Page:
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№3 (34) 2018

Demography and social economy, 2018, 3(34):56-70
doi: https://doi.org/10.15407/dse2018.03.056
UDC 314.84

P.E. Shevchuk
PhD (Economics), Leading scientist
Ptoukha Institute for Demography and Social
Studies of the National Academy of Sciences of Ukraine
01032, Ukraine, Kyiv, blvd Taras Shevchenko, 60
E-mail: pavlo-shevchuk@ukr.net

Language: Ukrainian
Abstract: In connection with the expansion of powers of local authority, there is a growing need for an adequate assessment of the socio-economic situation at the grassroots level, including its demographic component. The problem faced by researchers in calculating survival rates for small populations is the uncertainty of such estimates, which appears from the stochastic nature of demographic processes. When calculating the life tables for small populations, there is a growing need for a clear outline of the boundaries of confidence intervals in which indicators can exist. There are two approaches to solve this problem: finding the standard error with the corresponding formulas and finding the boundaries of confidence intervals based on the modelling of the death numbers via the Monte Carlo method. More common in the practice of statistical departments is the method developed by Ch.L. Chiang. But he does not take into account the contribution of the open age interval. This problem has found its solution in the works of P.B.S. Silcocks et al. and E. Lo et al. In this study data on the age structure and vital statistics of several administrative districts of Ukraine for the period of 2002–2015 were used. Taking into account the distribution by sex and urban-rural areas, 364 life tables for populations from 2810 to 46113 persons were investigated. The standard error has not exceeded 4.5 years for the expected life expectancy at birth. The minimum value of the standard error was 0.7 years for the population of 37–42 thousand persons. For the population more than 40 thousand standard error does not exceed 0.85 years. For the life tables in the respective administrative regions (oblasts), the standard error of the expected life expectancy at birth did not exceed 0.36 years for the population of about 200 thousand persons. The open age interval gives an additional contribution to the dispersion of the life expectancy at birth from 10 to 20 % in more than half of the studied tables. It is also shown that the point estimates of the life expectancy by districts of even the same region does not always give a precise idea, in which of them mortality is actually lower because of too wide confidence intervals.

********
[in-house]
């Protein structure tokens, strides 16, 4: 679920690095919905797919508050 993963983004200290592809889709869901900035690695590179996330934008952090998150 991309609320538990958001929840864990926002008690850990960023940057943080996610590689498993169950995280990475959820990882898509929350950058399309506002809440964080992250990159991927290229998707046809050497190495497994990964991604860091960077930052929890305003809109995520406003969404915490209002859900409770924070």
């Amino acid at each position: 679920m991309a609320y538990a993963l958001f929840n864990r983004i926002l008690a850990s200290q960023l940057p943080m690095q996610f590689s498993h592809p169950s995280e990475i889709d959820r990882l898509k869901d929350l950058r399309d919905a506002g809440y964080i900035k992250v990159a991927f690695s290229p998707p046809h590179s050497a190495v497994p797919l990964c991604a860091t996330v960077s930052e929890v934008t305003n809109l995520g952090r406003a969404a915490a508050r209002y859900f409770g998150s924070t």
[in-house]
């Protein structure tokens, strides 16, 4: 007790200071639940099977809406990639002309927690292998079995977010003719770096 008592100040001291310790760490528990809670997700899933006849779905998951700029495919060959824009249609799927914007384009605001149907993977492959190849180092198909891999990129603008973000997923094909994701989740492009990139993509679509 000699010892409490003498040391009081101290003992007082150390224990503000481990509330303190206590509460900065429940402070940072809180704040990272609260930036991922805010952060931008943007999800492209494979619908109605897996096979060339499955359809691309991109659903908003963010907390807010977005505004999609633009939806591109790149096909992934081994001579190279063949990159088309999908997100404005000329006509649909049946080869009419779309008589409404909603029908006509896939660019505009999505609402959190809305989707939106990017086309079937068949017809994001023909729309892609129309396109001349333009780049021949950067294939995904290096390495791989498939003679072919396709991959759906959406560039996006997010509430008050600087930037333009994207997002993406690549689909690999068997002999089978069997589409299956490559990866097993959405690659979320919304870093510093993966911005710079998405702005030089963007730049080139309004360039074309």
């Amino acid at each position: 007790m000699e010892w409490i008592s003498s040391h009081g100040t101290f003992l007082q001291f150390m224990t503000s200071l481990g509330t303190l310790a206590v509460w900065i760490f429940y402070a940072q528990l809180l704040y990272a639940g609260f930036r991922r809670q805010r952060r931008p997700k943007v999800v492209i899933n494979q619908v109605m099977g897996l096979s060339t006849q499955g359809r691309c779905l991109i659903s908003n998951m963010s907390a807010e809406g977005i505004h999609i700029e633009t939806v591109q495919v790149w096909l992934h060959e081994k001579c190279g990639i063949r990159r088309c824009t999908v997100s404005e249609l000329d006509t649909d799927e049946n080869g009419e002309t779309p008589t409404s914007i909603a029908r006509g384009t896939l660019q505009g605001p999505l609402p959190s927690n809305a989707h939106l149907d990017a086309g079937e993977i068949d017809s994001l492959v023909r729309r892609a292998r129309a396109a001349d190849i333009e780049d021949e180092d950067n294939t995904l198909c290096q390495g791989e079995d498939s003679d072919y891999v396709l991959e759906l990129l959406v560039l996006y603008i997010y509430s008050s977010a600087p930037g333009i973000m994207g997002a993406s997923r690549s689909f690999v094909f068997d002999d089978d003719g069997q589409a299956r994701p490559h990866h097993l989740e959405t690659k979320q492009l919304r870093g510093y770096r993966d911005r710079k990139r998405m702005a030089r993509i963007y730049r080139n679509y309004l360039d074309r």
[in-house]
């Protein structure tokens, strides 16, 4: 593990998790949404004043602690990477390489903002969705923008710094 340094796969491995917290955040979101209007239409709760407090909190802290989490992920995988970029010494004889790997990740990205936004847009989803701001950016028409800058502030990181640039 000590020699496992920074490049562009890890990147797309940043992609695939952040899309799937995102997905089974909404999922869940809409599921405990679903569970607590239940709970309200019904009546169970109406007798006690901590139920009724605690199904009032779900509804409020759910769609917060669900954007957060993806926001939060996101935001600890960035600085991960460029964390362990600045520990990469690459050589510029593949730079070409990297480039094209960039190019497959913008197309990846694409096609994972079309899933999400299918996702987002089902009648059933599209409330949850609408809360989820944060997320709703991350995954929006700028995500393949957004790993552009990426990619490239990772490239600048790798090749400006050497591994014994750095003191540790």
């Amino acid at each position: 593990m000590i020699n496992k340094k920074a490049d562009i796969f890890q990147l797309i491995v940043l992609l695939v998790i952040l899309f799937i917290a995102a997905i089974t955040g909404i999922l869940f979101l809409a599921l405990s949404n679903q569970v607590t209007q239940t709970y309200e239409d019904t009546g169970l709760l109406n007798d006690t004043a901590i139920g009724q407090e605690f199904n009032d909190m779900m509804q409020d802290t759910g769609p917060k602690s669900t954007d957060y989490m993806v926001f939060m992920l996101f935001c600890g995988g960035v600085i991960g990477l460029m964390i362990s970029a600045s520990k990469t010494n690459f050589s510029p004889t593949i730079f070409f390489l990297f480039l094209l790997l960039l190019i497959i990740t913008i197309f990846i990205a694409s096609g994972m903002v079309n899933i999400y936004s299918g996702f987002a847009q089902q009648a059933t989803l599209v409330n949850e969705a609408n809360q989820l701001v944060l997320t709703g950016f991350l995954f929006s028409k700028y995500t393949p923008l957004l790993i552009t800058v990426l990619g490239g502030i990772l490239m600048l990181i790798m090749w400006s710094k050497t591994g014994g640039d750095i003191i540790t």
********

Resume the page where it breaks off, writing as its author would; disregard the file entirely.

Key words: life table, standard error, confidence interval.
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